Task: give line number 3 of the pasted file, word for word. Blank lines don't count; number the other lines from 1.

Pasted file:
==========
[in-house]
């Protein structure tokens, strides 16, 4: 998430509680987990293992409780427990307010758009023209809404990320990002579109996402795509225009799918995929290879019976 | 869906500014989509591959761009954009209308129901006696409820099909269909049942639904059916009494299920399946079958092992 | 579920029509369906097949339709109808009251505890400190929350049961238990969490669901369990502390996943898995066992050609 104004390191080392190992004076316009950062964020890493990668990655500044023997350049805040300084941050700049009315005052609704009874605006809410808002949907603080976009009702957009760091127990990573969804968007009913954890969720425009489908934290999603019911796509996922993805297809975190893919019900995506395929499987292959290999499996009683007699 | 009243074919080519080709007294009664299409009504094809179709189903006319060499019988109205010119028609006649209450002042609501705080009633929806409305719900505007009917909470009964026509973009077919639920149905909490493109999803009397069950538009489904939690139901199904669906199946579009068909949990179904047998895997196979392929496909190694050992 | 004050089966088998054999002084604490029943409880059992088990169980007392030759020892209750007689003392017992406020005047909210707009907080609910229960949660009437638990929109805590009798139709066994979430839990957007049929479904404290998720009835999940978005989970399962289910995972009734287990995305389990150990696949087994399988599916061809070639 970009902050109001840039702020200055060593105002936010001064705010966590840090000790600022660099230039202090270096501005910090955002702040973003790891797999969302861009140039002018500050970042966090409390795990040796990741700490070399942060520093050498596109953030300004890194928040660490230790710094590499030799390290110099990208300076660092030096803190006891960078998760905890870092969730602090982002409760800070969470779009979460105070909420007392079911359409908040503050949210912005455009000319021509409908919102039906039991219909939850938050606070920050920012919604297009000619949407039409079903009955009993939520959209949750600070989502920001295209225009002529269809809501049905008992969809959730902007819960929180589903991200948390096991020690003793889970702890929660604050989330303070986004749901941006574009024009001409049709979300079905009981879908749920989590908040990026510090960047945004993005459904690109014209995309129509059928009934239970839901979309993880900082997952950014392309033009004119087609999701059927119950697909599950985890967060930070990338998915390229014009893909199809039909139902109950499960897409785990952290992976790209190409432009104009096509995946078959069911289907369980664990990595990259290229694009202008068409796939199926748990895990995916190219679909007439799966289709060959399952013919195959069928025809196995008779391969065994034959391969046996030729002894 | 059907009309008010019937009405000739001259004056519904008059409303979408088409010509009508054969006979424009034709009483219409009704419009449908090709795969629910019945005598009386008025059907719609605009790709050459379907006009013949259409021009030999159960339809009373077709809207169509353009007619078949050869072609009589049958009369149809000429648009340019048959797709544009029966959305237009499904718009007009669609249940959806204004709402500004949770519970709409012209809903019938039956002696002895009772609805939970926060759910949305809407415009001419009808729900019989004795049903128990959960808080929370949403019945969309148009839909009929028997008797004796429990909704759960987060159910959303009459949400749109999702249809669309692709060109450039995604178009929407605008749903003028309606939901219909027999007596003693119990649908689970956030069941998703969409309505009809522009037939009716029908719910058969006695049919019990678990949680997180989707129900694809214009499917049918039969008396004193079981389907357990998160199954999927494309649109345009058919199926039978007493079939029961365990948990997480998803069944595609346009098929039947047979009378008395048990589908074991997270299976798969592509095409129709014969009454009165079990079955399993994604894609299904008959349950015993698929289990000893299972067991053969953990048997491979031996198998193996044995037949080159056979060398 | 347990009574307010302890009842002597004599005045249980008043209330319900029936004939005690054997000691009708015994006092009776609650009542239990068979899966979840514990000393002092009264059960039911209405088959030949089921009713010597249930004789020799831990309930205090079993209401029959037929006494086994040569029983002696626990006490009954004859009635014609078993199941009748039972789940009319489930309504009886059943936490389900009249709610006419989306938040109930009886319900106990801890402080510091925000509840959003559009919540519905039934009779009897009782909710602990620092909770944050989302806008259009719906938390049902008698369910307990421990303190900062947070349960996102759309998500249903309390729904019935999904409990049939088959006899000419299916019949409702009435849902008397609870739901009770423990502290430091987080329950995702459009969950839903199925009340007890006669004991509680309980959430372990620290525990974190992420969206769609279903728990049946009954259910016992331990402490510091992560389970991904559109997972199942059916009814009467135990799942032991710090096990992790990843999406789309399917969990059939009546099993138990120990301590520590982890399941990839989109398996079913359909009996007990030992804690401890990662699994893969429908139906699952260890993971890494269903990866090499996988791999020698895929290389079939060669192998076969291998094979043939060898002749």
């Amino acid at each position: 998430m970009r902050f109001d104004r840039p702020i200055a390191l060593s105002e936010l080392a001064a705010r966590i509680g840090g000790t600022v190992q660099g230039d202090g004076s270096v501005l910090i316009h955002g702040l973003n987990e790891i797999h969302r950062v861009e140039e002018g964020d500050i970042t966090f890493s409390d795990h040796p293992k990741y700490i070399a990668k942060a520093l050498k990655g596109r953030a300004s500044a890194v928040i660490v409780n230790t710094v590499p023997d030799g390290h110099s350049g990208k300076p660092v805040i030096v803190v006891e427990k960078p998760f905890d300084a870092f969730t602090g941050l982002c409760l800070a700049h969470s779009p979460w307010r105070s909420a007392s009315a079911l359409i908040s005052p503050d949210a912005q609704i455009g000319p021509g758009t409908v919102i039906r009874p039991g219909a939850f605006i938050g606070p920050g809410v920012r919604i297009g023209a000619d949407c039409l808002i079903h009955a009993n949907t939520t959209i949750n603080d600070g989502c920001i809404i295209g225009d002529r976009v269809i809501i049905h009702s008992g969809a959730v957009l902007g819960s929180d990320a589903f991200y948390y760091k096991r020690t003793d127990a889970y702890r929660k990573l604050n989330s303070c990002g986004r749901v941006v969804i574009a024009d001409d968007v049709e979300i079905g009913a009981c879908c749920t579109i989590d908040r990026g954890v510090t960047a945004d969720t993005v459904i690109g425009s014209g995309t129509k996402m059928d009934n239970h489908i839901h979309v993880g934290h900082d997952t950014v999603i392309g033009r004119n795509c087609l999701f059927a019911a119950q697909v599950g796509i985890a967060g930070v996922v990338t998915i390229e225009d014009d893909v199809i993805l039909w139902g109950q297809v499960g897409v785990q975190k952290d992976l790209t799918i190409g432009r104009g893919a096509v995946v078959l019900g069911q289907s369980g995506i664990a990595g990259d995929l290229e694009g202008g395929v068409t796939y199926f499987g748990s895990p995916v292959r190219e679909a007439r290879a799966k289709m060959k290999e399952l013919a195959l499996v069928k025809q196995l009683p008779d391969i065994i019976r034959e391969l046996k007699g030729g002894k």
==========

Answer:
């Amino acid at each position: 998430m970009r902050f109001d104004r840039p702020i200055a390191l060593s105002e936010l080392a001064a705010r966590i509680g840090g000790t600022v190992q660099g230039d202090g004076s270096v501005l910090i316009h955002g702040l973003n987990e790891i797999h969302r950062v861009e140039e002018g964020d500050i970042t966090f890493s409390d795990h040796p293992k990741y700490i070399a990668k942060a520093l050498k990655g596109r953030a300004s500044a890194v928040i660490v409780n230790t710094v590499p023997d030799g390290h110099s350049g990208k300076p660092v805040i030096v803190v006891e427990k960078p998760f905890d300084a870092f969730t602090g941050l982002c409760l800070a700049h969470s779009p979460w307010r105070s909420a007392s009315a079911l359409i908040s005052p503050d949210a912005q609704i455009g000319p021509g758009t409908v919102i039906r009874p039991g219909a939850f605006i938050g606070p920050g809410v920012r919604i297009g023209a000619d949407c039409l808002i079903h009955a009993n949907t939520t959209i949750n603080d600070g989502c920001i809404i295209g225009d002529r976009v269809i809501i049905h009702s008992g969809a959730v957009l902007g819960s929180d990320a589903f991200y948390y760091k096991r020690t003793d127990a889970y702890r929660k990573l604050n989330s303070c990002g986004r749901v941006v969804i574009a024009d001409d968007v049709e979300i079905g009913a009981c879908c749920t579109i989590d908040r990026g954890v510090t960047a945004d969720t993005v459904i690109g425009s014209g995309t129509k996402m059928d009934n239970h489908i839901h979309v993880g934290h900082d997952t950014v999603i392309g033009r004119n795509c087609l999701f059927a019911a119950q697909v599950g796509i985890a967060g930070v996922v990338t998915i390229e225009d014009d893909v199809i993805l039909w139902g109950q297809v499960g897409v785990q975190k952290d992976l790209t799918i190409g432009r104009g893919a096509v995946v078959l019900g069911q289907s369980g995506i664990a990595g990259d995929l290229e694009g202008g395929v068409t796939y199926f499987g748990s895990p995916v292959r190219e679909a007439r290879a799966k289709m060959k290999e399952l013919a195959l499996v069928k025809q196995l009683p008779d391969i065994i019976r034959e391969l046996k007699g030729g002894k």